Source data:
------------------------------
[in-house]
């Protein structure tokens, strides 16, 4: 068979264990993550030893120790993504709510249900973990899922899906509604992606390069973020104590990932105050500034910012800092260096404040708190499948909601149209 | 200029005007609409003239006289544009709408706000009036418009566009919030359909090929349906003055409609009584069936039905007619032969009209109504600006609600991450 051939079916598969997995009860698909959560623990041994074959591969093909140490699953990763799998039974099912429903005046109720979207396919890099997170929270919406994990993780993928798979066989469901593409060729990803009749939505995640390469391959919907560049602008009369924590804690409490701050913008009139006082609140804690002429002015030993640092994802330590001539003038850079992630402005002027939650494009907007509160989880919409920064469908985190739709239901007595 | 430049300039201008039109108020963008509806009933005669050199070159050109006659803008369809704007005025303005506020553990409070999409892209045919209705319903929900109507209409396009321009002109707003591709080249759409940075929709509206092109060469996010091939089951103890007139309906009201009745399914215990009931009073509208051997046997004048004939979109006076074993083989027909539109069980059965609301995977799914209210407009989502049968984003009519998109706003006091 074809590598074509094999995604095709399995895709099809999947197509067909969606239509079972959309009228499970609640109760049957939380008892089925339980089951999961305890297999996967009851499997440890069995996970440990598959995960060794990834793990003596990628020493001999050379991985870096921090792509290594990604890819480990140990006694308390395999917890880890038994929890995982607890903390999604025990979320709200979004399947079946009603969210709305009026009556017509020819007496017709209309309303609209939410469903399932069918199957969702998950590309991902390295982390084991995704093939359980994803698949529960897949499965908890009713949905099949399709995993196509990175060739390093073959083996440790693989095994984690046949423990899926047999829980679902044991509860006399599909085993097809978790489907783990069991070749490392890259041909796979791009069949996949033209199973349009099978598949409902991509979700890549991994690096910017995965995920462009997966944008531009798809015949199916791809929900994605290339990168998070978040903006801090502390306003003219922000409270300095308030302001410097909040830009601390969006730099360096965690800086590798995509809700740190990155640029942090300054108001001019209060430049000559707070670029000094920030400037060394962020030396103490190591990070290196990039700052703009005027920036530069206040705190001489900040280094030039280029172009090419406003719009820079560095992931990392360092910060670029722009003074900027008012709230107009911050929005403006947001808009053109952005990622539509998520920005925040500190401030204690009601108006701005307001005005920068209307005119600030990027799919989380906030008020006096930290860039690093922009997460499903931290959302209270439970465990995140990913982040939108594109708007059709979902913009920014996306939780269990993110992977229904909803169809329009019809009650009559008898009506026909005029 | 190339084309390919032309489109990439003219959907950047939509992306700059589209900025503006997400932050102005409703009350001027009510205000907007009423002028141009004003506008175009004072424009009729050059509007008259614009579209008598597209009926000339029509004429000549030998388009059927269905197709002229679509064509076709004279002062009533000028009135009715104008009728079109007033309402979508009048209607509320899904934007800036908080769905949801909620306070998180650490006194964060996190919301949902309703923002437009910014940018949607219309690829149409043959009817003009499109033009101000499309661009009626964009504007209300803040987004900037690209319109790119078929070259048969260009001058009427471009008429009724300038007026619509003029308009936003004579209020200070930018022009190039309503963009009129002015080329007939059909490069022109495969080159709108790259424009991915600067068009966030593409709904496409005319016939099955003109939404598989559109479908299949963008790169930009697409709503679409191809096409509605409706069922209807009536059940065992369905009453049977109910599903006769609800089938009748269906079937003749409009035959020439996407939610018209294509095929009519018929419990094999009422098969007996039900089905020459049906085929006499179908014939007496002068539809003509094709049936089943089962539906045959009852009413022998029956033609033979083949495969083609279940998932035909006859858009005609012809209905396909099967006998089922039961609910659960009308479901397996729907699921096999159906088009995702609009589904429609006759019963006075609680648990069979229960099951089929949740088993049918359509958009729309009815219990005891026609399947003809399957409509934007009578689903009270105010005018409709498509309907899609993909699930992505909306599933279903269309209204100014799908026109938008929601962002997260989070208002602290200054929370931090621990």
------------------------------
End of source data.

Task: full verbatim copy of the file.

[in-house]
């Protein structure tokens, strides 16, 4: 068979264990993550030893120790993504709510249900973990899922899906509604992606390069973020104590990932105050500034910012800092260096404040708190499948909601149209 | 200029005007609409003239006289544009709408706000009036418009566009919030359909090929349906003055409609009584069936039905007619032969009209109504600006609600991450 051939079916598969997995009860698909959560623990041994074959591969093909140490699953990763799998039974099912429903005046109720979207396919890099997170929270919406994990993780993928798979066989469901593409060729990803009749939505995640390469391959919907560049602008009369924590804690409490701050913008009139006082609140804690002429002015030993640092994802330590001539003038850079992630402005002027939650494009907007509160989880919409920064469908985190739709239901007595 | 430049300039201008039109108020963008509806009933005669050199070159050109006659803008369809704007005025303005506020553990409070999409892209045919209705319903929900109507209409396009321009002109707003591709080249759409940075929709509206092109060469996010091939089951103890007139309906009201009745399914215990009931009073509208051997046997004048004939979109006076074993083989027909539109069980059965609301995977799914209210407009989502049968984003009519998109706003006091 074809590598074509094999995604095709399995895709099809999947197509067909969606239509079972959309009228499970609640109760049957939380008892089925339980089951999961305890297999996967009851499997440890069995996970440990598959995960060794990834793990003596990628020493001999050379991985870096921090792509290594990604890819480990140990006694308390395999917890880890038994929890995982607890903390999604025990979320709200979004399947079946009603969210709305009026009556017509020819007496017709209309309303609209939410469903399932069918199957969702998950590309991902390295982390084991995704093939359980994803698949529960897949499965908890009713949905099949399709995993196509990175060739390093073959083996440790693989095994984690046949423990899926047999829980679902044991509860006399599909085993097809978790489907783990069991070749490392890259041909796979791009069949996949033209199973349009099978598949409902991509979700890549991994690096910017995965995920462009997966944008531009798809015949199916791809929900994605290339990168998070978040903006801090502390306003003219922000409270300095308030302001410097909040830009601390969006730099360096965690800086590798995509809700740190990155640029942090300054108001001019209060430049000559707070670029000094920030400037060394962020030396103490190591990070290196990039700052703009005027920036530069206040705190001489900040280094030039280029172009090419406003719009820079560095992931990392360092910060670029722009003074900027008012709230107009911050929005403006947001808009053109952005990622539509998520920005925040500190401030204690009601108006701005307001005005920068209307005119600030990027799919989380906030008020006096930290860039690093922009997460499903931290959302209270439970465990995140990913982040939108594109708007059709979902913009920014996306939780269990993110992977229904909803169809329009019809009650009559008898009506026909005029 | 190339084309390919032309489109990439003219959907950047939509992306700059589209900025503006997400932050102005409703009350001027009510205000907007009423002028141009004003506008175009004072424009009729050059509007008259614009579209008598597209009926000339029509004429000549030998388009059927269905197709002229679509064509076709004279002062009533000028009135009715104008009728079109007033309402979508009048209607509320899904934007800036908080769905949801909620306070998180650490006194964060996190919301949902309703923002437009910014940018949607219309690829149409043959009817003009499109033009101000499309661009009626964009504007209300803040987004900037690209319109790119078929070259048969260009001058009427471009008429009724300038007026619509003029308009936003004579209020200070930018022009190039309503963009009129002015080329007939059909490069022109495969080159709108790259424009991915600067068009966030593409709904496409005319016939099955003109939404598989559109479908299949963008790169930009697409709503679409191809096409509605409706069922209807009536059940065992369905009453049977109910599903006769609800089938009748269906079937003749409009035959020439996407939610018209294509095929009519018929419990094999009422098969007996039900089905020459049906085929006499179908014939007496002068539809003509094709049936089943089962539906045959009852009413022998029956033609033979083949495969083609279940998932035909006859858009005609012809209905396909099967006998089922039961609910659960009308479901397996729907699921096999159906088009995702609009589904429609006759019963006075609680648990069979229960099951089929949740088993049918359509958009729309009815219990005891026609399947003809399957409509934007009578689903009270105010005018409709498509309907899609993909699930992505909306599933279903269309209204100014799908026109938008929601962002997260989070208002602290200054929370931090621990």